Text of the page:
On Friday, June 24, I visited Midtown Comics in New York City and picked up the batch of seven comic books I reserved two days earlier.
One of them was Dark Horse's "Grindhouse: Drive In, Bleed Out" #6, featuring Lady Danger: Agent of B.O.O.T.I., written by Alex de Campi, illustrated by Mulele Jarvis and colored by Marissa Louise. The second part of the introduction of the Black female superhero secret agent Lady Danger, the tongue-in-cheek story used various references from Black culture to help inform and support the lead character's ethnicity.
Another book was Valiant Entertainment's "Imperium" #5, the science fiction series written by Joshua Dysart. Illustrated by Scot Eaton and colored by Brian Reber, one of the more mysterious and dangerous characters in the story is Angela Peace Baingana, the Chief Science Officer for a government organization called Project Rising Spirit. Angela is seemingly killed and invaded by an alien intelligence, and reborn/repurposed as a superbeing devoted to scientific exploration without waste or morality.
Angela is Black, quite possibly Ugandan, as her last name may be a nod to Doreen Baingana, the author and editor. Doreen is Ugandan, and the writer of "Imperium," Joshua Dysart, lived in Uganda for some time.
A third book was DC Comics' "Grayson" #9... but I'll get back to that later.
On Saturday, June 25, when my friend, DJ Ben Hameen from The Fan Bros Show podcast suggested I pick up Marvel Comics' "The Infinity Gauntlet" starring a Black family armed with the technology of the Nova Corps, I decided to do it.
Within two hours, I visited my neighborhood store Bulletproof Comics, and picked up the first issue. The store had already sold out of the second issue, which was released only three days before.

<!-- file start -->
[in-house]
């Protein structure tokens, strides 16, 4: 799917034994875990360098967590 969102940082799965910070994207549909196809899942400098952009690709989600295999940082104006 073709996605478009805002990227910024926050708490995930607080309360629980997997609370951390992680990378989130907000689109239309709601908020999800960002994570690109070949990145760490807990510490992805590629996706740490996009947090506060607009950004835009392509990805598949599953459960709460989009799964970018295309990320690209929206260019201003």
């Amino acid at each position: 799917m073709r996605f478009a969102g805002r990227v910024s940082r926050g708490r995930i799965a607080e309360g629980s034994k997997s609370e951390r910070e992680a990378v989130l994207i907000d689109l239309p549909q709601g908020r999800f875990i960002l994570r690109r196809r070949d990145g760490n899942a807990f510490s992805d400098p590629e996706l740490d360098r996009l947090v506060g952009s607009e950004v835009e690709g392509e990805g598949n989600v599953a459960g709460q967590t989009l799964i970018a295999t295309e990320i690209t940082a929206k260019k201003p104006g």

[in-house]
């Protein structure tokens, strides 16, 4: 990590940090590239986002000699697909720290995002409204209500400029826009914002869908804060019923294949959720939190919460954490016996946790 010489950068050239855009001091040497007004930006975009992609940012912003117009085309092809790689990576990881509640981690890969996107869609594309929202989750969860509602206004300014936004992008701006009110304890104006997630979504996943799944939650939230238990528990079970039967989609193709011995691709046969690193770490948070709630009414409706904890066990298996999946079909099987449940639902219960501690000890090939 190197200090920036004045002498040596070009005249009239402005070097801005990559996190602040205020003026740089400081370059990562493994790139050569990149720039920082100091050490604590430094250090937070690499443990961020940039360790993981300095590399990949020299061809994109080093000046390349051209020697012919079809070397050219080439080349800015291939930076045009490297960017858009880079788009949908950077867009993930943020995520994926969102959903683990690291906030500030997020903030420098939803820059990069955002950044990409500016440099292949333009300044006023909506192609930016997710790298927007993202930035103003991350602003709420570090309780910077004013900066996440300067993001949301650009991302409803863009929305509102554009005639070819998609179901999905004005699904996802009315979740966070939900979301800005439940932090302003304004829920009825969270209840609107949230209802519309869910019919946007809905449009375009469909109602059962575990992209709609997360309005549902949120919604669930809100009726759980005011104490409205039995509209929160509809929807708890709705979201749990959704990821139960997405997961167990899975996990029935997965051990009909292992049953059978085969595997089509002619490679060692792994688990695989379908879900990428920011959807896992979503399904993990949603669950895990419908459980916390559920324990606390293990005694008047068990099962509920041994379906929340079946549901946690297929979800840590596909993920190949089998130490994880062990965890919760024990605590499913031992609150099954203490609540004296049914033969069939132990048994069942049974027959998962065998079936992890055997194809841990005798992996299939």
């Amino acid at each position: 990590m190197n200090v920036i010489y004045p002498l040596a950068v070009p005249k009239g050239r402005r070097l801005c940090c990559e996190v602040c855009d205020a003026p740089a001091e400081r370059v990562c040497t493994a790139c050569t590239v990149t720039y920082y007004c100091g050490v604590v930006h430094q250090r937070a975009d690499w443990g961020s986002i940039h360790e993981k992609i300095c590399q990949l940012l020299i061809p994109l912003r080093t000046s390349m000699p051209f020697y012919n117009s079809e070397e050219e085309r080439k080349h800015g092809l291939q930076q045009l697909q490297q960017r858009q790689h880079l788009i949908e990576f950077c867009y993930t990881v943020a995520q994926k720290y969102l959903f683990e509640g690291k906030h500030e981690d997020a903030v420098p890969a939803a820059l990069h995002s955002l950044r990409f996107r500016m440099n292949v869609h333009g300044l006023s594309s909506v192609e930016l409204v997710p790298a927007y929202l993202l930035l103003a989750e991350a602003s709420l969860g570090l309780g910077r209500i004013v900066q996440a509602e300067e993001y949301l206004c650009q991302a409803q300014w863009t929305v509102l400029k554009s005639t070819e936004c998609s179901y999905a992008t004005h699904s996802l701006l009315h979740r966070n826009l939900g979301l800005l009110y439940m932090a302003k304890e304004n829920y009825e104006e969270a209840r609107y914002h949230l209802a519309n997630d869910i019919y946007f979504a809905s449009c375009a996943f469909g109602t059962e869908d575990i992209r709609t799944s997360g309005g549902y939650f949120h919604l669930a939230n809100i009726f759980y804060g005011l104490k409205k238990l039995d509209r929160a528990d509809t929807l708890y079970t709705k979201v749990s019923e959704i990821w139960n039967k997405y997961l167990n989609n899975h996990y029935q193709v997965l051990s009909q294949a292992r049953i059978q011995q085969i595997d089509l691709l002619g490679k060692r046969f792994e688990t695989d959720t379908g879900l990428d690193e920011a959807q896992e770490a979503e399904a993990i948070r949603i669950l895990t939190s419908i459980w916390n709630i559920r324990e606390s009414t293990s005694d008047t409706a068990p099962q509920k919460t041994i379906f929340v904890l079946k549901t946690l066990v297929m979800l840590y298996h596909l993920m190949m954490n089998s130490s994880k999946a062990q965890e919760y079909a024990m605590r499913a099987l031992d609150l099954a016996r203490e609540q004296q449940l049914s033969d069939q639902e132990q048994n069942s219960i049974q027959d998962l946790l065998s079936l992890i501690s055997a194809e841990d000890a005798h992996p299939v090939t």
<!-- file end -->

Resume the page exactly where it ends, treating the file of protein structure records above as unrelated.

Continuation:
The store's owner, whom I blame for getting me hooked on Image Comics' "Southern Bastards" by creators Jason Aaron and Jason Latour, convinced me to buy the second volume of the Image Comics series.
He didn't have to try hard, because I love the series.
Spoiler alert ahead, because it's the right thing to do.
After sweeping through "Southern Bastards" in record time, I was thrilled to see that Roberta Tubb, the Black daughter of the main and slain character of volume 1, Earl Tubb, was prepping to head home to see her father.
Roberta's parentage was slickly revealed in one panel of the first volume of "Southern Bastards," in a way that catches your eye, speaks to the real point of view of memory, and enhances the cliffhanger shocks of Roberta's presence in the storyline populated almost exclusively by White characters.
But the real event of that day, Saturday, June 25, 2015, happened in the morning, before I had the time to acquire and read all of the aforementioned comic books.
Writer, musician, and activist Bree Newsome climbed up the flagpole in front of the South Carolina statehouse in Columbia, SC, and pulled down the Confederate flag. In response to the mass murder in Charleston, SC on June 17 of Black churchgoers, on the part of a man with admitted racist ideologies, and the aftermath of that murder, a Black woman who believed in the power of action took action, and became a hero to many and a symbol.
This confluence of events, in the real world and the fictional world, the repeated exposure to Black woman in comic books produced by the three top American comic book publishers, resonated with me...
...and took me back to DC Comics' "Grayson" series co-starring Helena Bertinelli, the Afro-Italian assassin.
In the ninth issue of the series, Helena reveals herself to the secret powers running the world as the head of Spyral, the secret organization for which she works. She killed the former Spyral leader in a previous issue.
A few weeks ago, I wrote a column in which I expressed doubt about Helena Bertinelli's ethnic background as an Afro-Italian woman.
I read every issue of the series and saw no mention of anything telling me that was so, or anything in her life helping to support that.
I expressed my belief that the publisher of "Grayson" was taking advantage of the character aesthetic as a way to be both non-committal and exploitative of the growing marketability of interracial couples.